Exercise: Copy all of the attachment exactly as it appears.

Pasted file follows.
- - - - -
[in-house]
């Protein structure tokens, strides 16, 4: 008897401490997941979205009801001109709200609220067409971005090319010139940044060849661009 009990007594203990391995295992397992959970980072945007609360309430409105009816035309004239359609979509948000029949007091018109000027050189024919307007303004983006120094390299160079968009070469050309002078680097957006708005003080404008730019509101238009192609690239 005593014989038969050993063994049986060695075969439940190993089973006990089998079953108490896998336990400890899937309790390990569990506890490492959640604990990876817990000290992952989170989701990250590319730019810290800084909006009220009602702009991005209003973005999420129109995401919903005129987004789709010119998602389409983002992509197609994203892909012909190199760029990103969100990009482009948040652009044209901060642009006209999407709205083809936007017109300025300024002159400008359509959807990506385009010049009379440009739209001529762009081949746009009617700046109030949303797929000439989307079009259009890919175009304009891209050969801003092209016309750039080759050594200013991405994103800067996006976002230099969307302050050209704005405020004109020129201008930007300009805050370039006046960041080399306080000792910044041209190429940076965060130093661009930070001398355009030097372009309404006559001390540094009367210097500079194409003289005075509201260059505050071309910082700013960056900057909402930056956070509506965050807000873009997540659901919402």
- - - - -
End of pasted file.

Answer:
[in-house]
């Protein structure tokens, strides 16, 4: 008897401490997941979205009801001109709200609220067409971005090319010139940044060849661009 009990007594203990391995295992397992959970980072945007609360309430409105009816035309004239359609979509948000029949007091018109000027050189024919307007303004983006120094390299160079968009070469050309002078680097957006708005003080404008730019509101238009192609690239 005593014989038969050993063994049986060695075969439940190993089973006990089998079953108490896998336990400890899937309790390990569990506890490492959640604990990876817990000290992952989170989701990250590319730019810290800084909006009220009602702009991005209003973005999420129109995401919903005129987004789709010119998602389409983002992509197609994203892909012909190199760029990103969100990009482009948040652009044209901060642009006209999407709205083809936007017109300025300024002159400008359509959807990506385009010049009379440009739209001529762009081949746009009617700046109030949303797929000439989307079009259009890919175009304009891209050969801003092209016309750039080759050594200013991405994103800067996006976002230099969307302050050209704005405020004109020129201008930007300009805050370039006046960041080399306080000792910044041209190429940076965060130093661009930070001398355009030097372009309404006559001390540094009367210097500079194409003289005075509201260059505050071309910082700013960056900057909402930056956070509506965050807000873009997540659901919402």